Early Education in Tingrith
This article was written by Chris |Schuste
The church from the south-east February 2016
Returns from Episcopal Visitations carried out in 1706, 1717 and 1720 stated that there was no school in the parish of Tingrith.
In 1818 a Select Committee was established to enquire into educational provision for the poor. This was no doubt prompted, in part, by the recent foundation of two societies promoting education and specifically the building of schools: the British and Foreign School Society (non-conformist) and the National Society (Anglican). A questionnaire was sent to all parishes in the country asking for: particulars relating to endowments for the education of children; other educational institutions; observations of parish needs etc.
The 1818 return from Tingrith stated that there was a Sunday school: “supported by voluntary subscription, in which 19 boys and 10 girls are instructed. The number of children is small, and there is a school in an adjoining parish, the poor have the means of education”.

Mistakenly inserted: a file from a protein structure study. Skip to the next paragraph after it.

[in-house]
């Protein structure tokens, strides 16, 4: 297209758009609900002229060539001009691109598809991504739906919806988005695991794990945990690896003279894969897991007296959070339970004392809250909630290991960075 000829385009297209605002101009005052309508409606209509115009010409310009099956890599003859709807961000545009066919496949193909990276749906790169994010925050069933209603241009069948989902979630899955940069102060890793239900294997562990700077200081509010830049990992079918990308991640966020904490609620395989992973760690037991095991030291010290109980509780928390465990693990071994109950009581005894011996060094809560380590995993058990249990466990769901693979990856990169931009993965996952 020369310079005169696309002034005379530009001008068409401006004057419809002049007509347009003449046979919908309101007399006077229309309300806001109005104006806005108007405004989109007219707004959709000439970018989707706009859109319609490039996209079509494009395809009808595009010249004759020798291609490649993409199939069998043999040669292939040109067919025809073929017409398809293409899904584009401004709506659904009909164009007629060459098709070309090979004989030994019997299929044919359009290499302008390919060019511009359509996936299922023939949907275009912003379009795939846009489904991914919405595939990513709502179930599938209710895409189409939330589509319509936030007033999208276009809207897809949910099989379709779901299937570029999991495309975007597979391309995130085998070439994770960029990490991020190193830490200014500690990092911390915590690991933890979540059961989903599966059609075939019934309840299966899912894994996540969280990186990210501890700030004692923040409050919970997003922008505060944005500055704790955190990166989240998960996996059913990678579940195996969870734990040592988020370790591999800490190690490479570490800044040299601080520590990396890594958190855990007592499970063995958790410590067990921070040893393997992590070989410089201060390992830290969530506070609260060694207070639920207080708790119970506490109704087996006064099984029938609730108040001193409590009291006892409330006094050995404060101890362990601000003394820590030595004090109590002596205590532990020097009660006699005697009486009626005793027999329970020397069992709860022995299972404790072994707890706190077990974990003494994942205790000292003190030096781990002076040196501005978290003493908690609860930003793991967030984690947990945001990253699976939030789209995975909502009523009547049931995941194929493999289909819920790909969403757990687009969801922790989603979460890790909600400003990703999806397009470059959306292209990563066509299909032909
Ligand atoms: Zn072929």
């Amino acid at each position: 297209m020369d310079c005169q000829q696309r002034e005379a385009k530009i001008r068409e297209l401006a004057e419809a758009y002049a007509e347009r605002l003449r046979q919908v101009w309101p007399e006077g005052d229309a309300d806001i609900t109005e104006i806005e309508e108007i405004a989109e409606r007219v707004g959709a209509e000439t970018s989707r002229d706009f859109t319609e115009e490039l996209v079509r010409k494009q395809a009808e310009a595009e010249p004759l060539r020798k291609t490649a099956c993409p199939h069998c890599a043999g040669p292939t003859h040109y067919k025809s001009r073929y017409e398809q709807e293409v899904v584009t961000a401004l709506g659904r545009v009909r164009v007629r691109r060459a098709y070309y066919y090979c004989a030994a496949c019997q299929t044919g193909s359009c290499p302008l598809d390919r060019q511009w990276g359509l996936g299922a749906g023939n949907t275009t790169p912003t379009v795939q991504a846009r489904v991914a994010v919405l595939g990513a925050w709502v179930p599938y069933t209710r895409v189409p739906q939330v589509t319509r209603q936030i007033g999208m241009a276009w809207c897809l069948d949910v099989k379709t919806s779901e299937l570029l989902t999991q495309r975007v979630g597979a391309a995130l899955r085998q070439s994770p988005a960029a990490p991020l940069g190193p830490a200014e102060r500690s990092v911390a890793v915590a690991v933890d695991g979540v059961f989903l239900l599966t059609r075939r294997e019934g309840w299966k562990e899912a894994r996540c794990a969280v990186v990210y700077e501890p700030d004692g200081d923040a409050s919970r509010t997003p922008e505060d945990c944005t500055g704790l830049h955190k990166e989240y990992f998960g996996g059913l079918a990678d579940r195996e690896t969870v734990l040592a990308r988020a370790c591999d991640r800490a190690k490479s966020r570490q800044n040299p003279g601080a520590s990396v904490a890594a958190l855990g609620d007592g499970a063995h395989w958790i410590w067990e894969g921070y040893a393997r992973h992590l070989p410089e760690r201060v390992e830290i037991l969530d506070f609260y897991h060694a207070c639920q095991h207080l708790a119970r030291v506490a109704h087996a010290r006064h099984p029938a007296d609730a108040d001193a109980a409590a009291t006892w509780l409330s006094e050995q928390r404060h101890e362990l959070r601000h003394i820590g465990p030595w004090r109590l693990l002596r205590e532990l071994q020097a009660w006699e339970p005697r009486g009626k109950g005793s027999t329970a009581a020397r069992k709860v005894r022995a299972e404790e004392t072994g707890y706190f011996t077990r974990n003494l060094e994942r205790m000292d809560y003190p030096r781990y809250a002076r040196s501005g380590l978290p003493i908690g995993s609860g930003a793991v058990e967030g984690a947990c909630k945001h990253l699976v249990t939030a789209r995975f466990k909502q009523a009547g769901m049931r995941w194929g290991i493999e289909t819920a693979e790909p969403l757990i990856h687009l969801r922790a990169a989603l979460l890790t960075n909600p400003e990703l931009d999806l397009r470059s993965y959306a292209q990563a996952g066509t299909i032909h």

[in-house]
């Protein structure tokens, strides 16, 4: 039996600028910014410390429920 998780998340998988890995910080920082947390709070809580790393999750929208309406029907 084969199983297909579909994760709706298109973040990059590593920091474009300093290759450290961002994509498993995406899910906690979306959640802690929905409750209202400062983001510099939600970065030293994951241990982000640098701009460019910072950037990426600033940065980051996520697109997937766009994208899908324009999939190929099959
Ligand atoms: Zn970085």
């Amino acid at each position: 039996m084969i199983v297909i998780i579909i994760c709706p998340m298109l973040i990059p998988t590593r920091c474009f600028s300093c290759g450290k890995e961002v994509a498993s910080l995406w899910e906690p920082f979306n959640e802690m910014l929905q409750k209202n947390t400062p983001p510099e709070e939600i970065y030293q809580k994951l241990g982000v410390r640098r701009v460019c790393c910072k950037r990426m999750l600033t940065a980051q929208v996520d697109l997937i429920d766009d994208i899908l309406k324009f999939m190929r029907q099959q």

In those days a Sunday School was just that, a school which met on a Sunday, usually in the church or nonconformist chapel or other similar building, teaching more than the religious topics with which they are associated today. The ladies of Tingrith House (the Manor) Misses Catherine, Elizabeth and Mary Trevor, taught on a Sunday from 1816 until 1876.
The number of schools built in England continued to grow over the next fifteen years so that by 1833 the government agreed to supplement the work of the two societies and local benefactors, by making £20,000 per annum available in grants to help build schools. It also prompted another questionnaire to be sent to each parish in England asking for details of local educational provision.
The 1833 return from Tingrith read: “One Sunday School, wherein are 9 males and 26 females, supported by a subscription of £5 5s per annum”.